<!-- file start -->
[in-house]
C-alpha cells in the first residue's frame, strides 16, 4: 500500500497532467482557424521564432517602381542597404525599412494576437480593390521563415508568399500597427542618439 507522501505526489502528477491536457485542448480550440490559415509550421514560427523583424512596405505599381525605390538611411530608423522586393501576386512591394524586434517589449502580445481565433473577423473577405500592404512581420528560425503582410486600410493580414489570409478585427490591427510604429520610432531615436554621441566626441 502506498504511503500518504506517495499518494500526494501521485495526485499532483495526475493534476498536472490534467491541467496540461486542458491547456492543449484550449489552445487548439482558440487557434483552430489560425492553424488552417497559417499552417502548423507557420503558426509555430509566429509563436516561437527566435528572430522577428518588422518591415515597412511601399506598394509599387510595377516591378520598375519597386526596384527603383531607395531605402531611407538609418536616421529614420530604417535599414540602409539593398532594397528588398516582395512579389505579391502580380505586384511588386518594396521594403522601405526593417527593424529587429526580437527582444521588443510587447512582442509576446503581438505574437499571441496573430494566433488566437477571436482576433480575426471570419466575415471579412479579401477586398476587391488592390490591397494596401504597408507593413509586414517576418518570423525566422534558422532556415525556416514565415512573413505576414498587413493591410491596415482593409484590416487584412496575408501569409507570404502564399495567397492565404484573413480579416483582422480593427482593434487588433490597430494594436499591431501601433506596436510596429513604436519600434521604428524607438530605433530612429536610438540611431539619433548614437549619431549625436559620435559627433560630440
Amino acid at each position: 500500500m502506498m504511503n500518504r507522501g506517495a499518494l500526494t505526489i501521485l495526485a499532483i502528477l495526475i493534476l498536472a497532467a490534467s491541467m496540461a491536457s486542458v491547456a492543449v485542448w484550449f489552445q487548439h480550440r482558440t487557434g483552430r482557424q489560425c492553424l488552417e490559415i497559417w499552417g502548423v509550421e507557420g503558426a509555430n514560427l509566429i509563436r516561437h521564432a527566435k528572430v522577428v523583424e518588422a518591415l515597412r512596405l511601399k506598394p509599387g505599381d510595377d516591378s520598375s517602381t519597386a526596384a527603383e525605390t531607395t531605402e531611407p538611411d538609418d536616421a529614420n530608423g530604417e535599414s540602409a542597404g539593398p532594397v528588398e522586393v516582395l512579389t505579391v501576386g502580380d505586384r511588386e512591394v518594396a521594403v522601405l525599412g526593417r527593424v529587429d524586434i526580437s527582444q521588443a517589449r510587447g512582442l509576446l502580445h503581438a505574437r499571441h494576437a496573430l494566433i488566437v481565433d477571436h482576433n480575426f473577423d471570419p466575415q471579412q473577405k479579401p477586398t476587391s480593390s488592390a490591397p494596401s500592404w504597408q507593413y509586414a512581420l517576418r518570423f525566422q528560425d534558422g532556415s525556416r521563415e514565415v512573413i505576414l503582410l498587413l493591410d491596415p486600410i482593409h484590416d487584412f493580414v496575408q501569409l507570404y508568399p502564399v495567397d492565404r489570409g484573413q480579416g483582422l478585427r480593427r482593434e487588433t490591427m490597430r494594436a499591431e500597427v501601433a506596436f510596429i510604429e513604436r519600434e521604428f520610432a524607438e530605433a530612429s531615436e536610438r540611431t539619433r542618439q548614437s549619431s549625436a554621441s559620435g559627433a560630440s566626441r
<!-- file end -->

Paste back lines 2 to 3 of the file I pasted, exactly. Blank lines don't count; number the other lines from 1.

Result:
C-alpha cells in the first residue's frame, strides 16, 4: 500500500497532467482557424521564432517602381542597404525599412494576437480593390521563415508568399500597427542618439 507522501505526489502528477491536457485542448480550440490559415509550421514560427523583424512596405505599381525605390538611411530608423522586393501576386512591394524586434517589449502580445481565433473577423473577405500592404512581420528560425503582410486600410493580414489570409478585427490591427510604429520610432531615436554621441566626441 502506498504511503500518504506517495499518494500526494501521485495526485499532483495526475493534476498536472490534467491541467496540461486542458491547456492543449484550449489552445487548439482558440487557434483552430489560425492553424488552417497559417499552417502548423507557420503558426509555430509566429509563436516561437527566435528572430522577428518588422518591415515597412511601399506598394509599387510595377516591378520598375519597386526596384527603383531607395531605402531611407538609418536616421529614420530604417535599414540602409539593398532594397528588398516582395512579389505579391502580380505586384511588386518594396521594403522601405526593417527593424529587429526580437527582444521588443510587447512582442509576446503581438505574437499571441496573430494566433488566437477571436482576433480575426471570419466575415471579412479579401477586398476587391488592390490591397494596401504597408507593413509586414517576418518570423525566422534558422532556415525556416514565415512573413505576414498587413493591410491596415482593409484590416487584412496575408501569409507570404502564399495567397492565404484573413480579416483582422480593427482593434487588433490597430494594436499591431501601433506596436510596429513604436519600434521604428524607438530605433530612429536610438540611431539619433548614437549619431549625436559620435559627433560630440
Amino acid at each position: 500500500m502506498m504511503n500518504r507522501g506517495a499518494l500526494t505526489i501521485l495526485a499532483i502528477l495526475i493534476l498536472a497532467a490534467s491541467m496540461a491536457s486542458v491547456a492543449v485542448w484550449f489552445q487548439h480550440r482558440t487557434g483552430r482557424q489560425c492553424l488552417e490559415i497559417w499552417g502548423v509550421e507557420g503558426a509555430n514560427l509566429i509563436r516561437h521564432a527566435k528572430v522577428v523583424e518588422a518591415l515597412r512596405l511601399k506598394p509599387g505599381d510595377d516591378s520598375s517602381t519597386a526596384a527603383e525605390t531607395t531605402e531611407p538611411d538609418d536616421a529614420n530608423g530604417e535599414s540602409a542597404g539593398p532594397v528588398e522586393v516582395l512579389t505579391v501576386g502580380d505586384r511588386e512591394v518594396a521594403v522601405l525599412g526593417r527593424v529587429d524586434i526580437s527582444q521588443a517589449r510587447g512582442l509576446l502580445h503581438a505574437r499571441h494576437a496573430l494566433i488566437v481565433d477571436h482576433n480575426f473577423d471570419p466575415q471579412q473577405k479579401p477586398t476587391s480593390s488592390a490591397p494596401s500592404w504597408q507593413y509586414a512581420l517576418r518570423f525566422q528560425d534558422g532556415s525556416r521563415e514565415v512573413i505576414l503582410l498587413l493591410d491596415p486600410i482593409h484590416d487584412f493580414v496575408q501569409l507570404y508568399p502564399v495567397d492565404r489570409g484573413q480579416g483582422l478585427r480593427r482593434e487588433t490591427m490597430r494594436a499591431e500597427v501601433a506596436f510596429i510604429e513604436r519600434e521604428f520610432a524607438e530605433a530612429s531615436e536610438r540611431t539619433r542618439q548614437s549619431s549625436a554621441s559620435g559627433a560630440s566626441r